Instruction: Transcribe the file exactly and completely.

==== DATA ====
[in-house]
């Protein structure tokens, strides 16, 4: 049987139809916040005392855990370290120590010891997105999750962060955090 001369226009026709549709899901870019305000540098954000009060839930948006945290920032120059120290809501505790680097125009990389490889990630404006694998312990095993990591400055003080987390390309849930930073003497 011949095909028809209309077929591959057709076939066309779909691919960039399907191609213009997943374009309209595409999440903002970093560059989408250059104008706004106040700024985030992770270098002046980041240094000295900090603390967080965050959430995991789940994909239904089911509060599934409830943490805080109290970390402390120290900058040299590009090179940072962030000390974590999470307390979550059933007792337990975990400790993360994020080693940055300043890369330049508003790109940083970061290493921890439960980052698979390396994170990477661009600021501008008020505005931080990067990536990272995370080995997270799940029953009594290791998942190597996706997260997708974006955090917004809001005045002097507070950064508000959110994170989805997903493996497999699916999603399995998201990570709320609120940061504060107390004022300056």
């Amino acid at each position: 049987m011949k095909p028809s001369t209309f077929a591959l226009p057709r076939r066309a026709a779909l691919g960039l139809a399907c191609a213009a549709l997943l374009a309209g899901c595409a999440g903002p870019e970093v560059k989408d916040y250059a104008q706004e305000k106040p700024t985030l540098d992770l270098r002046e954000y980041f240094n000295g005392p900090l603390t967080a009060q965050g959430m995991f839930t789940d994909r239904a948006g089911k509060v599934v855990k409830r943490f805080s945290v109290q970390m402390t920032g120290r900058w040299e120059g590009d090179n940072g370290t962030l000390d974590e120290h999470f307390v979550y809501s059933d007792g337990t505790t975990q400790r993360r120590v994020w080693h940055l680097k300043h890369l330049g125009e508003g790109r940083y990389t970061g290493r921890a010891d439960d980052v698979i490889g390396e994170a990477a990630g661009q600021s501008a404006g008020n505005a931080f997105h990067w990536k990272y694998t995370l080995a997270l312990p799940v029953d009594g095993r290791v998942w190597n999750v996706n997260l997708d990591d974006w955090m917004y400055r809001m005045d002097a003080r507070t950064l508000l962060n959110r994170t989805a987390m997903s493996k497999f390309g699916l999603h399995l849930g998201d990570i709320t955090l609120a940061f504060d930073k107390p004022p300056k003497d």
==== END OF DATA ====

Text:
[in-house]
């Protein structure tokens, strides 16, 4: 049987139809916040005392855990370290120590010891997105999750962060955090 001369226009026709549709899901870019305000540098954000009060839930948006945290920032120059120290809501505790680097125009990389490889990630404006694998312990095993990591400055003080987390390309849930930073003497 011949095909028809209309077929591959057709076939066309779909691919960039399907191609213009997943374009309209595409999440903002970093560059989408250059104008706004106040700024985030992770270098002046980041240094000295900090603390967080965050959430995991789940994909239904089911509060599934409830943490805080109290970390402390120290900058040299590009090179940072962030000390974590999470307390979550059933007792337990975990400790993360994020080693940055300043890369330049508003790109940083970061290493921890439960980052698979390396994170990477661009600021501008008020505005931080990067990536990272995370080995997270799940029953009594290791998942190597996706997260997708974006955090917004809001005045002097507070950064508000959110994170989805997903493996497999699916999603399995998201990570709320609120940061504060107390004022300056």
């Amino acid at each position: 049987m011949k095909p028809s001369t209309f077929a591959l226009p057709r076939r066309a026709a779909l691919g960039l139809a399907c191609a213009a549709l997943l374009a309209g899901c595409a999440g903002p870019e970093v560059k989408d916040y250059a104008q706004e305000k106040p700024t985030l540098d992770l270098r002046e954000y980041f240094n000295g005392p900090l603390t967080a009060q965050g959430m995991f839930t789940d994909r239904a948006g089911k509060v599934v855990k409830r943490f805080s945290v109290q970390m402390t920032g120290r900058w040299e120059g590009d090179n940072g370290t962030l000390d974590e120290h999470f307390v979550y809501s059933d007792g337990t505790t975990q400790r993360r120590v994020w080693h940055l680097k300043h890369l330049g125009e508003g790109r940083y990389t970061g290493r921890a010891d439960d980052v698979i490889g390396e994170a990477a990630g661009q600021s501008a404006g008020n505005a931080f997105h990067w990536k990272y694998t995370l080995a997270l312990p799940v029953d009594g095993r290791v998942w190597n999750v996706n997260l997708d990591d974006w955090m917004y400055r809001m005045d002097a003080r507070t950064l508000l962060n959110r994170t989805a987390m997903s493996k497999f390309g699916l999603h399995l849930g998201d990570i709320t955090l609120a940061f504060d930073k107390p004022p300056k003497d």